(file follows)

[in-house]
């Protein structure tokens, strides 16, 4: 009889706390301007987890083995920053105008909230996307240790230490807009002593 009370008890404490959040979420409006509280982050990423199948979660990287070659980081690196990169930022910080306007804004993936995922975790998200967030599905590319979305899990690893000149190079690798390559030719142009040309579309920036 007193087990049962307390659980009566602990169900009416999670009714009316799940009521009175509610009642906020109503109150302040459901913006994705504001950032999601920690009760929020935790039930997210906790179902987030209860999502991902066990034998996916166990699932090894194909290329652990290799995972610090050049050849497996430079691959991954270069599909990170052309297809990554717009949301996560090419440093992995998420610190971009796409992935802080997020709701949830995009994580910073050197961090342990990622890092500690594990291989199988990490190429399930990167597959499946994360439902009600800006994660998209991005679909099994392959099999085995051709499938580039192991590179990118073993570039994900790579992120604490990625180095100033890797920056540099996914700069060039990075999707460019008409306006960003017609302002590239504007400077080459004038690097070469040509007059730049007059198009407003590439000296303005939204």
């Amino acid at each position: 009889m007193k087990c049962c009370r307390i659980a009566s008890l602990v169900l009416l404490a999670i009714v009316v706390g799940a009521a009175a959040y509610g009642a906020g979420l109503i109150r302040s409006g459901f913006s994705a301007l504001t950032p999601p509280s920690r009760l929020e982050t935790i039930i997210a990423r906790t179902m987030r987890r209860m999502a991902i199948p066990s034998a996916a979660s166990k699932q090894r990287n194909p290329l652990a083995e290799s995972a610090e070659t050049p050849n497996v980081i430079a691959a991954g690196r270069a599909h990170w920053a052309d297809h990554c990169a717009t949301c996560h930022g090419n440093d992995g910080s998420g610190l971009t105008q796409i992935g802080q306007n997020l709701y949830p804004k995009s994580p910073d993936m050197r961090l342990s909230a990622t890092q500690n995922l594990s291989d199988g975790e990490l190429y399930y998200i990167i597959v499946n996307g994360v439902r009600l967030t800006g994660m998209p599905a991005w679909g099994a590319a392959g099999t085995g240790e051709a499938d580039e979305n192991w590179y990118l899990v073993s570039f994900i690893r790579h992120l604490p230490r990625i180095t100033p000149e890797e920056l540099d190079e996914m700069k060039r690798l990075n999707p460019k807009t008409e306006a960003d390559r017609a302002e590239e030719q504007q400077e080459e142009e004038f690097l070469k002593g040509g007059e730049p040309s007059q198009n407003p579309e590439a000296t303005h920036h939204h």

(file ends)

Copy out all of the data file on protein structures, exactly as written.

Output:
[in-house]
């Protein structure tokens, strides 16, 4: 009889706390301007987890083995920053105008909230996307240790230490807009002593 009370008890404490959040979420409006509280982050990423199948979660990287070659980081690196990169930022910080306007804004993936995922975790998200967030599905590319979305899990690893000149190079690798390559030719142009040309579309920036 007193087990049962307390659980009566602990169900009416999670009714009316799940009521009175509610009642906020109503109150302040459901913006994705504001950032999601920690009760929020935790039930997210906790179902987030209860999502991902066990034998996916166990699932090894194909290329652990290799995972610090050049050849497996430079691959991954270069599909990170052309297809990554717009949301996560090419440093992995998420610190971009796409992935802080997020709701949830995009994580910073050197961090342990990622890092500690594990291989199988990490190429399930990167597959499946994360439902009600800006994660998209991005679909099994392959099999085995051709499938580039192991590179990118073993570039994900790579992120604490990625180095100033890797920056540099996914700069060039990075999707460019008409306006960003017609302002590239504007400077080459004038690097070469040509007059730049007059198009407003590439000296303005939204």
């Amino acid at each position: 009889m007193k087990c049962c009370r307390i659980a009566s008890l602990v169900l009416l404490a999670i009714v009316v706390g799940a009521a009175a959040y509610g009642a906020g979420l109503i109150r302040s409006g459901f913006s994705a301007l504001t950032p999601p509280s920690r009760l929020e982050t935790i039930i997210a990423r906790t179902m987030r987890r209860m999502a991902i199948p066990s034998a996916a979660s166990k699932q090894r990287n194909p290329l652990a083995e290799s995972a610090e070659t050049p050849n497996v980081i430079a691959a991954g690196r270069a599909h990170w920053a052309d297809h990554c990169a717009t949301c996560h930022g090419n440093d992995g910080s998420g610190l971009t105008q796409i992935g802080q306007n997020l709701y949830p804004k995009s994580p910073d993936m050197r961090l342990s909230a990622t890092q500690n995922l594990s291989d199988g975790e990490l190429y399930y998200i990167i597959v499946n996307g994360v439902r009600l967030t800006g994660m998209p599905a991005w679909g099994a590319a392959g099999t085995g240790e051709a499938d580039e979305n192991w590179y990118l899990v073993s570039f994900i690893r790579h992120l604490p230490r990625i180095t100033p000149e890797e920056l540099d190079e996914m700069k060039r690798l990075n999707p460019k807009t008409e306006a960003d390559r017609a302002e590239e030719q504007q400077e080459e142009e004038f690097l070469k002593g040509g007059e730049p040309s007059q198009n407003p579309e590439a000296t303005h920036h939204h």